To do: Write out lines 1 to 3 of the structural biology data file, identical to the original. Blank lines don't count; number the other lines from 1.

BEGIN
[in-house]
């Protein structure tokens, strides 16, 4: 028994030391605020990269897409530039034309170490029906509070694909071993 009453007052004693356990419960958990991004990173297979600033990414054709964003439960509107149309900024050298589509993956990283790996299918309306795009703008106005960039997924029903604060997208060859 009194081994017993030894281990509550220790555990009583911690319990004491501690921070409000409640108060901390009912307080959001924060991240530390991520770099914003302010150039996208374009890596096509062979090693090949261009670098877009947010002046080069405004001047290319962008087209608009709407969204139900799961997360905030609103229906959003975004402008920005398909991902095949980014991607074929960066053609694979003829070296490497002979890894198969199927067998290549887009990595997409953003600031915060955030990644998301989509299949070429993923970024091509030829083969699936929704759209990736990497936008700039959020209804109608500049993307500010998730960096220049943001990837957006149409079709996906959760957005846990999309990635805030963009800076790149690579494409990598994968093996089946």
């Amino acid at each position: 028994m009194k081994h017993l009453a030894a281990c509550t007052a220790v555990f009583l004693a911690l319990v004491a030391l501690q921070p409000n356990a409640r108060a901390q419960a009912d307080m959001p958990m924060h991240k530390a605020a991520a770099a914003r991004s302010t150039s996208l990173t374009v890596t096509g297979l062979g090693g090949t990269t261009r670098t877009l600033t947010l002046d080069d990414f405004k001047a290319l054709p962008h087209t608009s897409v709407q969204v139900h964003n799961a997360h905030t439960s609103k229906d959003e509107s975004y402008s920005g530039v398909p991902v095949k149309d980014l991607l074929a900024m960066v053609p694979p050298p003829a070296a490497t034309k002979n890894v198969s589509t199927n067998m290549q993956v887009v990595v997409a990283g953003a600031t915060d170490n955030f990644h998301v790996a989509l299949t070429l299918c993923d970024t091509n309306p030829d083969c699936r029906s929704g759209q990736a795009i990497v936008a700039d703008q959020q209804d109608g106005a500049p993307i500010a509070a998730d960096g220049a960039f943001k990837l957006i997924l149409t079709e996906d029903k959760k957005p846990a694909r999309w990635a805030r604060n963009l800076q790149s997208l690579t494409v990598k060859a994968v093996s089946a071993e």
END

[in-house]
């Protein structure tokens, strides 16, 4: 028994030391605020990269897409530039034309170490029906509070694909071993 009453007052004693356990419960958990991004990173297979600033990414054709964003439960509107149309900024050298589509993956990283790996299918309306795009703008106005960039997924029903604060997208060859 009194081994017993030894281990509550220790555990009583911690319990004491501690921070409000409640108060901390009912307080959001924060991240530390991520770099914003302010150039996208374009890596096509062979090693090949261009670098877009947010002046080069405004001047290319962008087209608009709407969204139900799961997360905030609103229906959003975004402008920005398909991902095949980014991607074929960066053609694979003829070296490497002979890894198969199927067998290549887009990595997409953003600031915060955030990644998301989509299949070429993923970024091509030829083969699936929704759209990736990497936008700039959020209804109608500049993307500010998730960096220049943001990837957006149409079709996906959760957005846990999309990635805030963009800076790149690579494409990598994968093996089946």
């Amino acid at each position: 028994m009194k081994h017993l009453a030894a281990c509550t007052a220790v555990f009583l004693a911690l319990v004491a030391l501690q921070p409000n356990a409640r108060a901390q419960a009912d307080m959001p958990m924060h991240k530390a605020a991520a770099a914003r991004s302010t150039s996208l990173t374009v890596t096509g297979l062979g090693g090949t990269t261009r670098t877009l600033t947010l002046d080069d990414f405004k001047a290319l054709p962008h087209t608009s897409v709407q969204v139900h964003n799961a997360h905030t439960s609103k229906d959003e509107s975004y402008s920005g530039v398909p991902v095949k149309d980014l991607l074929a900024m960066v053609p694979p050298p003829a070296a490497t034309k002979n890894v198969s589509t199927n067998m290549q993956v887009v990595v997409a990283g953003a600031t915060d170490n955030f990644h998301v790996a989509l299949t070429l299918c993923d970024t091509n309306p030829d083969c699936r029906s929704g759209q990736a795009i990497v936008a700039d703008q959020q209804d109608g106005a500049p993307i500010a509070a998730d960096g220049a960039f943001k990837l957006i997924l149409t079709e996906d029903k959760k957005p846990a694909r999309w990635a805030r604060n963009l800076q790149s997208l690579t494409v990598k060859a994968v093996s089946a071993e």